This data is enough to give us a very good estimate of DC demand in our test system. We extrapolate the DC power output from the measured AC power input based on this data. We won’t go through the math; it’s easy enough to figure out for yourself if you really want to.

TEST RESULTS

#1 – Baseline, with Integrated Graphics: First, here are the results of our baseline results of the system with just its integrated graphics, without
a discrete video card. We’ll also need the power consumption reading
during CPUBurn to estimate the actual power draw of each individual card later.

VGA Test Bed: Baseline Results
(no discrete graphics card installed)
System State
CPU Temp
System Power
AC
DC (Est.)
Idle
22°C
73W
Unknown
CPUBurn
39°C
144W
115W
Ambient temperature: 21°C, noise level: 20 dBA@1m

#2 – Radeon HD 3850: The fan was very loud at bootup, but it quickly
throttled down to the point where it was below or at the ambient noise level
of our test system. Oddly, we could not coax the fan to spin up again, whether
automatically by stressing the GPU or toying with ATITool to do so manually.
Still, the cooler surprised us by keeping the GPU core temperature
at 89°C during extended load without artifacting or any other instability. Anything under 90°C
is acceptable, and the fact that it was inaudible amazed us, especially since
we were not impressed initially with the stock cooler design. Power consumption
was very low, indicating excellent efficiency — there wasn’t a lot
of heat to dissipate.

VGA Test Bed: Radeon HD 3850
System State
GPU
Temp
CPU
Temp
System Power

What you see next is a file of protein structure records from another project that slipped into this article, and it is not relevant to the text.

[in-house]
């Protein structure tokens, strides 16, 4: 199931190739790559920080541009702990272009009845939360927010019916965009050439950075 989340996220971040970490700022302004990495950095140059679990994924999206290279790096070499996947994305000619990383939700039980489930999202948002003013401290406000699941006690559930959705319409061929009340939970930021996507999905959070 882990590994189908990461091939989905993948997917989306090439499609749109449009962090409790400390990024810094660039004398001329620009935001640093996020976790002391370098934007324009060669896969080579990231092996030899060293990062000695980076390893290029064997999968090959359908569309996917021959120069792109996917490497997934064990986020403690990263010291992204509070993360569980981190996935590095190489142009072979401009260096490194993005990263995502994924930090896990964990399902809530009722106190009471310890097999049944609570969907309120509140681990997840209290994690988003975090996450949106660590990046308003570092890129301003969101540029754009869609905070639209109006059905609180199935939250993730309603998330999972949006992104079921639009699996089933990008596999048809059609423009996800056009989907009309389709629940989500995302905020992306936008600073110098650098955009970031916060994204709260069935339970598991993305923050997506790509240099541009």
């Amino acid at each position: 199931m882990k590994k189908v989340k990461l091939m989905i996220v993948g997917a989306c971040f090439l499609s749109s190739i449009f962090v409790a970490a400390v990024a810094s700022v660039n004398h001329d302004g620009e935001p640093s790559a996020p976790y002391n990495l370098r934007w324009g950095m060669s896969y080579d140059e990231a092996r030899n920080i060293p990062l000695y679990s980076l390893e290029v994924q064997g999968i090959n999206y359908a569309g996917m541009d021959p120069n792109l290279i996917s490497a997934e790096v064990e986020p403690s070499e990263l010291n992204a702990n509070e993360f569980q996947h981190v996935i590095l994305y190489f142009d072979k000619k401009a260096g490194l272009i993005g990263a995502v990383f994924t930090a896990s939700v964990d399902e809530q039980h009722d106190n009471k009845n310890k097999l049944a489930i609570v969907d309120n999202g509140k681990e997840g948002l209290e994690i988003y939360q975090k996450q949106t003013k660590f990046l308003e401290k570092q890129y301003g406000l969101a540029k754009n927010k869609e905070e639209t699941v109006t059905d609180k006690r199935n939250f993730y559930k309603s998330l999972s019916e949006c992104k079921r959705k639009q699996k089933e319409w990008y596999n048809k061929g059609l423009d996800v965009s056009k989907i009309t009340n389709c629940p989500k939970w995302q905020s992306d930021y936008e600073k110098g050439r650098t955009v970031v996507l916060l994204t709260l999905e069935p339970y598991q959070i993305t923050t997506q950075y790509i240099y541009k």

AC
DC (Est.)
Idle
45°C
23°C
88W
66W
CPUBurn
51°C
41°C
157W
126W
CPUBurn + ATITool
89°C
42°C
208W
170W
Ambient temperature: 21°C, noise level: 20 dBA@1m

The fan problem may be specific to our test sample, as we know
of many users who are successfully controlling the fan on their HD 3850s. Actually
we don’t even regard it as a problem, since cooling was fine at the speed the fan was
stuck at.

#3 – Palit Radeon HD 3870: The fan control was automatic, but could also be over-ridden
with ATITool. Setting the fan between 0% and 30% resulted in the
same fan speed — what the card automatically used when idle. When stressed,
the fan vacillated up and down between 30% and 50%, trying to keep the GPU temperature
at around 90°C.

When we set the fan speed manually to stay at 30%, it was
not enough to keep the card cool. Artifacts appeared in ATITool as the GPU temperature
rocketed past 100°C. 40% seemed to be the sweet spot, keeping the GPU core
at 90°C with only a small increase in measurable noise (22 dBA). Incidentally,
90°C is how well our X1950XTX VGA heatsink test card’s stock cooler performs,
but with the fan speed at 43% and a noise level of 28 dBA.

VGA Test Bed: Palit Radeon HD 3870
System State
Fan Speed
Noise Level
GPU
Temp
CPU
Temp
System Power
AC
DC (Est.)
Idle
30%
21 dBA
56°C
23°C
94W
71W
CPUBurn
30%
21 dBA
57°C
41°C
164W
132W
CPUBurn + ATITool
30%
21 dBA
102°C*
42°C
228W
187W
CPUBurn + ATITool
40%
22 dBA
90°C
42°C
228W
187W
CPUBurn + ATITool
50%
26 dBA
73°C
42°C
225W
184W
Ambient temperature: 20°C, noise level: 20 dBA@1m

The noise signature of the fan was poor. At 30% the overall noise
level was low, but the fan had a slight ticking and a low-pitched hum. At 40% fan
speed it registered 1dBA higher but the pitch of the sound also increased. At
50%, the ticking went away but the noise level became intolerable, thanks to
higher air turbulence and the motor running like a small vacuum cleaner.

40% is the minimum we would run the fan at, but at that speed, its 22 dBA noise
reading is deceptive as it’s abrasive rather than smooth. It’s too bad that ATI did not keep the heatpipe from the X1950XTX heatsink design or
increased the size and area of the fins and employed a fan with better acoustical
properties.

TEST RESULTS CONTINUED

Power

The power consumption of an add-on video card can be estimated by comparing
the total system power draw with and without the card installed on our test system. Our results